Overall, I'm not invested in any particular implementation, as long as it meets the requirements I've mentioned. Any ideas would be greatly appreciated. Thanks!

EDIT - The comments indicate that people think I'm talking about winapi fibers (which I'm not). In a nutshell, all I want to do is schedule bits of code to run one after the other on the a single thread. It is similar to the TPL / Async CTP, but AFIK those do not guarantee continuations on the same thread unless it happens to be the UI thread. I am open to alternate suggestions on how to implement the above, but please don't just say "don't use fibers."

share|improve this question
what's wrong with the thread pool or a Backgroundworker? –  Mitch Wheat Jan 17 '11 at 12:56
I'm shooting for something cheaper than OS-level threads. I envision having tens of thousands (or more) fibers scheduling and unscheduling themselves –  chkn Jan 17 '11 at 13:00
No offence, but for the Future I foresee annoyance, aggrevation, and failure. I've never even taken on the attempt to write fibers in winapi, and I suspect there's a suspioucely low amount of programmers and/or programs that ever did. Reason being that the amount of programs that fit the use case is around 0.000001% of all programs. (That, and I probably lack the technical knowledge). –  Willem van Rumpt Jan 17 '11 at 13:55
No offense taken, but I think you misunderstand what I'm doing. I'm not trying to use winapi fibers, I'm creating a purely managed implementation (if I was using winapi I wouldn't need to implement the scheduler :) Eventually, this will become a core component of an RIA framework, which is a use case perfectly suited for fibers. In fact, all web apps are based on a run loop/scheduler somewhat like this- think setTimeout in javascript. –  chkn Jan 17 '11 at 14:36
It looks like you're just re-implementing an event loop, not real lightweight threads. How are your Futures different? –  Karmastan Jan 17 '11 at 15:25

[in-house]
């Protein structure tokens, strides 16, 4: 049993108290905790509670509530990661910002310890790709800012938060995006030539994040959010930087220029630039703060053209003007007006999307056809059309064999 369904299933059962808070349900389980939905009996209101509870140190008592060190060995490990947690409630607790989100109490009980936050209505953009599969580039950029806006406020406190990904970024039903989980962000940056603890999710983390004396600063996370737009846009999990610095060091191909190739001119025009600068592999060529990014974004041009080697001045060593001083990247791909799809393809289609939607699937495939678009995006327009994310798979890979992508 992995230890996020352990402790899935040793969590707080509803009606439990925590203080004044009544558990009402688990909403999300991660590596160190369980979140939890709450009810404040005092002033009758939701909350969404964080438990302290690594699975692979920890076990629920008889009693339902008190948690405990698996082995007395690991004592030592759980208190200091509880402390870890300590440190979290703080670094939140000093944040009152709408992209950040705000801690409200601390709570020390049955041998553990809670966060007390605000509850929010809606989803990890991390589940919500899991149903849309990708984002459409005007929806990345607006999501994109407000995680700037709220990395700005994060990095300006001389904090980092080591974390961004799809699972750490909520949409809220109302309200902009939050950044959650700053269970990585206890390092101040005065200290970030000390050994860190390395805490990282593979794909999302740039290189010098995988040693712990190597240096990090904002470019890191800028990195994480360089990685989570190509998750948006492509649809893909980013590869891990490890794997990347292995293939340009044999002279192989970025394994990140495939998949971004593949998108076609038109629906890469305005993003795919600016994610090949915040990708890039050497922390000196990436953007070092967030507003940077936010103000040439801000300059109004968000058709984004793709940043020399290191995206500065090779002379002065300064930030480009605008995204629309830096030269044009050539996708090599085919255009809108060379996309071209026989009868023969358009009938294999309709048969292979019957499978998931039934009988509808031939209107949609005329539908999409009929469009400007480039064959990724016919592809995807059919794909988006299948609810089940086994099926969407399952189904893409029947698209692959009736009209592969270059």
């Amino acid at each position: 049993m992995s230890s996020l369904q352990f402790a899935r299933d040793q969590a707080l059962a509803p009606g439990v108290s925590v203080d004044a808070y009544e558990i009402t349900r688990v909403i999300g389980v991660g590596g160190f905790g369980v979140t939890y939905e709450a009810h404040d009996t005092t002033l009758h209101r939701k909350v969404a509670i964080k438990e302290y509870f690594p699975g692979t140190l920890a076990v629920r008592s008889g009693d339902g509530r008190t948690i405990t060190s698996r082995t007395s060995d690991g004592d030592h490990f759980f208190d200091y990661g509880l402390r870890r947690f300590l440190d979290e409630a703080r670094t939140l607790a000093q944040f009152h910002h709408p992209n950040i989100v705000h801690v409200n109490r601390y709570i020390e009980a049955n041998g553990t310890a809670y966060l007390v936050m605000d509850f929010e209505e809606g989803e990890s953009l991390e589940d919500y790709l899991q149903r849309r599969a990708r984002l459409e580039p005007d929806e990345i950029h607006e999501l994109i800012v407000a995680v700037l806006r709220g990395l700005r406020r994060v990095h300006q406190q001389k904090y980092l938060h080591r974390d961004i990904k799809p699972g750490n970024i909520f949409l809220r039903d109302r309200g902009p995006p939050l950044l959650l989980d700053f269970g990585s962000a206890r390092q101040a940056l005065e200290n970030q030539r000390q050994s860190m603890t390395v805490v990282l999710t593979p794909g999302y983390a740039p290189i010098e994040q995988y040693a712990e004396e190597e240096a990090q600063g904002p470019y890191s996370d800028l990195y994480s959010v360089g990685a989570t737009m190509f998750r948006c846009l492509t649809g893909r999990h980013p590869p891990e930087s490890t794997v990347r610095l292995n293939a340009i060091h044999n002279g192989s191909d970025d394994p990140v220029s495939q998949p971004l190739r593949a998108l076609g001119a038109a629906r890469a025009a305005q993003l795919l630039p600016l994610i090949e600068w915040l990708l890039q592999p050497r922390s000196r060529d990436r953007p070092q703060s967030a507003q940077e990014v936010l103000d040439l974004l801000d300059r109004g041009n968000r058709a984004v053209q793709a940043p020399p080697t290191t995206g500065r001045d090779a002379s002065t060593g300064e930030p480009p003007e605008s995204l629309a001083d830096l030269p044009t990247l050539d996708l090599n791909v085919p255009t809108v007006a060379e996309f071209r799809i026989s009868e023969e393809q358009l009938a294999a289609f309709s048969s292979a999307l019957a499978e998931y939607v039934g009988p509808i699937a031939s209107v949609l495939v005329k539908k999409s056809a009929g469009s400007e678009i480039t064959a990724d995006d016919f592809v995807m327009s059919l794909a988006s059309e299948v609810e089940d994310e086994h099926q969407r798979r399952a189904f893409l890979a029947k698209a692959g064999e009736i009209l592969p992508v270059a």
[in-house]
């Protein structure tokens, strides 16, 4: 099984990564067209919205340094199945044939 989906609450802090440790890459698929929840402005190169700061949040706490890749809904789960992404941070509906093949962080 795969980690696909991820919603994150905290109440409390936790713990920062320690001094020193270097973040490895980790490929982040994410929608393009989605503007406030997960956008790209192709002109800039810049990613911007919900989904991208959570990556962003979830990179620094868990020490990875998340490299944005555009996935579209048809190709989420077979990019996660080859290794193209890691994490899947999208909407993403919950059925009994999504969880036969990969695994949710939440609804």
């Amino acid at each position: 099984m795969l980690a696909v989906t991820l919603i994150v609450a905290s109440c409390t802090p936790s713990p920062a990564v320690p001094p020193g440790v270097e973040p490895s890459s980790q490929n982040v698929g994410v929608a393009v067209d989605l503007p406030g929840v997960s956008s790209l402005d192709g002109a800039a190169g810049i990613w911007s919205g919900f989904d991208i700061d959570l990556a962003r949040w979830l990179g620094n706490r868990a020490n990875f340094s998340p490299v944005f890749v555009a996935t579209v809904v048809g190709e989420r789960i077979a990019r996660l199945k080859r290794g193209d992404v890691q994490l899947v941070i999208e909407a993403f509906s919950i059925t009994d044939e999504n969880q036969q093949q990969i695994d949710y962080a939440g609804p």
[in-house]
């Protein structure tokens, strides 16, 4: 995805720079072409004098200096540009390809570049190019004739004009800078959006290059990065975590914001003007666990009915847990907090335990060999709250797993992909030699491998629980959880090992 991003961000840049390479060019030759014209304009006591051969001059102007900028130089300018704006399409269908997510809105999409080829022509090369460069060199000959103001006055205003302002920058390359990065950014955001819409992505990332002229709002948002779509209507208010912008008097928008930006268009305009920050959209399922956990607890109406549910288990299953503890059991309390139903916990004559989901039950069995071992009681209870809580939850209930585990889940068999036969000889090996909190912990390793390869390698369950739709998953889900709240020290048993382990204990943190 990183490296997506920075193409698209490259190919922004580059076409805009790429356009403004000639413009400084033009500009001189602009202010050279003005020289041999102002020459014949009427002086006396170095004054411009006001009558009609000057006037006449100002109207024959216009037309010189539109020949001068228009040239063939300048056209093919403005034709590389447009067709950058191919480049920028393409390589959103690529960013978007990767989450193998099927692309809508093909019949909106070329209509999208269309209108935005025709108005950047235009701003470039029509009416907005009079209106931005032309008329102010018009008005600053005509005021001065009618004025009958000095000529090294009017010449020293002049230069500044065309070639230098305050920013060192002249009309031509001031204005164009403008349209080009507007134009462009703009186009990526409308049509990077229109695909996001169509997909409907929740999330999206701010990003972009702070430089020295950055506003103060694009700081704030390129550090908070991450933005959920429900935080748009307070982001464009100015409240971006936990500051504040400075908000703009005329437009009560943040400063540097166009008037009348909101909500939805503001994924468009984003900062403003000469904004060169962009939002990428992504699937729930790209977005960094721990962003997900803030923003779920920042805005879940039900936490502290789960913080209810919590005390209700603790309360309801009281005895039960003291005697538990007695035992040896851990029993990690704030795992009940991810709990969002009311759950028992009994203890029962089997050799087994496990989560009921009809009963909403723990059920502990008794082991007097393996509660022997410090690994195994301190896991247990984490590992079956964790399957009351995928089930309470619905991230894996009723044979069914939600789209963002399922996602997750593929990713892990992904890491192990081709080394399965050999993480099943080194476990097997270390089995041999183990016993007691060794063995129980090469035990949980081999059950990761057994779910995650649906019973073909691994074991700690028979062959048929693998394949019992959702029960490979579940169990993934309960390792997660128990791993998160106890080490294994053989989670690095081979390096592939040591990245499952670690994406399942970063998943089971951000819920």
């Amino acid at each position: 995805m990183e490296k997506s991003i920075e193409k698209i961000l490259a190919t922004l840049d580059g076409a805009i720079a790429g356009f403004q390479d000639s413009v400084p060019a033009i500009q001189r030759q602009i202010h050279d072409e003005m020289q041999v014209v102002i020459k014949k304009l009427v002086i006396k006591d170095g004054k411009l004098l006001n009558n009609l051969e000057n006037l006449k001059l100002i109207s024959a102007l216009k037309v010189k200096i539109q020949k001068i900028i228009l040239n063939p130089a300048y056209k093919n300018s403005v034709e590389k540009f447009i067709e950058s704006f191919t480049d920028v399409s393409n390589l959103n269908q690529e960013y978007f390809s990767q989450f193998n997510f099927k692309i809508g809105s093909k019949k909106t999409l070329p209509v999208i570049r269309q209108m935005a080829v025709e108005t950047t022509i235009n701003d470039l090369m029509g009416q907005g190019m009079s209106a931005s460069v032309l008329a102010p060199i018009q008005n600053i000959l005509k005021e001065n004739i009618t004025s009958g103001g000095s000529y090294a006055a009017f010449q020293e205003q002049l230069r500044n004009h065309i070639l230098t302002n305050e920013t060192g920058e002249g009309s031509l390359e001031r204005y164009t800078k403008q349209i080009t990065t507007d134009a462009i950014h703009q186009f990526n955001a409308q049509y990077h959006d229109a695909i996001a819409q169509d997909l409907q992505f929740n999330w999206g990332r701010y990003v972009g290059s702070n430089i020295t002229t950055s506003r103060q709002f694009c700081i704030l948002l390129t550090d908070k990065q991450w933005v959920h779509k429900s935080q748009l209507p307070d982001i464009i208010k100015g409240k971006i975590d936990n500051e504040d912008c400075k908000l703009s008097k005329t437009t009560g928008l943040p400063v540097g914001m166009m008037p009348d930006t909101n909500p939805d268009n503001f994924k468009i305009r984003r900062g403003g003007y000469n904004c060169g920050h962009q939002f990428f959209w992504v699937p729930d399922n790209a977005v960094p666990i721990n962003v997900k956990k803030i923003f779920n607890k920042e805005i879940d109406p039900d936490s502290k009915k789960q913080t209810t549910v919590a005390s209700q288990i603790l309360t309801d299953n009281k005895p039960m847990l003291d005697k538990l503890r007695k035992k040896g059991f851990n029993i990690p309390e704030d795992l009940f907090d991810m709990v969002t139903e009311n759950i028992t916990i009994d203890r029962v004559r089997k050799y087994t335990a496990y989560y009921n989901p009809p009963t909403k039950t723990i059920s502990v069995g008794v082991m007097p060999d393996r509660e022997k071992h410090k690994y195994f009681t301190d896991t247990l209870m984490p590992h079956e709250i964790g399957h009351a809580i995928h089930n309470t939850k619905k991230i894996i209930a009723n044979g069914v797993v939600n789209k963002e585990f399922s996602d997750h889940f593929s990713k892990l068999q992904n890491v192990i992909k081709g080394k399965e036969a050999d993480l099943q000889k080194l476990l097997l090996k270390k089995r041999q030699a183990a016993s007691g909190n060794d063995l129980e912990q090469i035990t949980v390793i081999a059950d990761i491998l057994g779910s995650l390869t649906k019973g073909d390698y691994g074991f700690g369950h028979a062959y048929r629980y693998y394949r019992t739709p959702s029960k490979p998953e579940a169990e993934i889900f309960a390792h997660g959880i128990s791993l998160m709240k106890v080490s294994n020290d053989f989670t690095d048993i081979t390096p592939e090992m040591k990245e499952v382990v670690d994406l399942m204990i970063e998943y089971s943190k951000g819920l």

4 Answers 4

Use the Task Parallel Library.

Create a custom TaskScheduler as shown on MSDN. In your custom task scheduler, if you want just one thread you can have just one thread.

If you want to prevent it from scheduling tasks inline, override protected override bool TryExecuteTaskInline(Task task, bool taskWasPreviouslyQueued) and return false.

share|improve this answer

Don't use Fibers with .NET, read anything by Joe Duffy on this subject. Use the TPL instead for a correct implementation of a user-mode scheduler.

share|improve this answer
I am not using winapi fibers. I edited my question to make it a little clearer. –  chkn Jan 17 '11 at 23:33

I am guessing that running on a single thread is not required, only that one task at a time runs to completion. If this is the case, download the TPL samples. Look into using the LimitedConcurrencyLevelTaskScheduler with a MaximumConcurrency of 1.

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You should be able to use a simple lock-free message queue to queue your Futures.

Rather than keeping a cyclic datastructure, you pull the Future off the queue before calling Resume(), and have it appended when completed (if there is more work to do).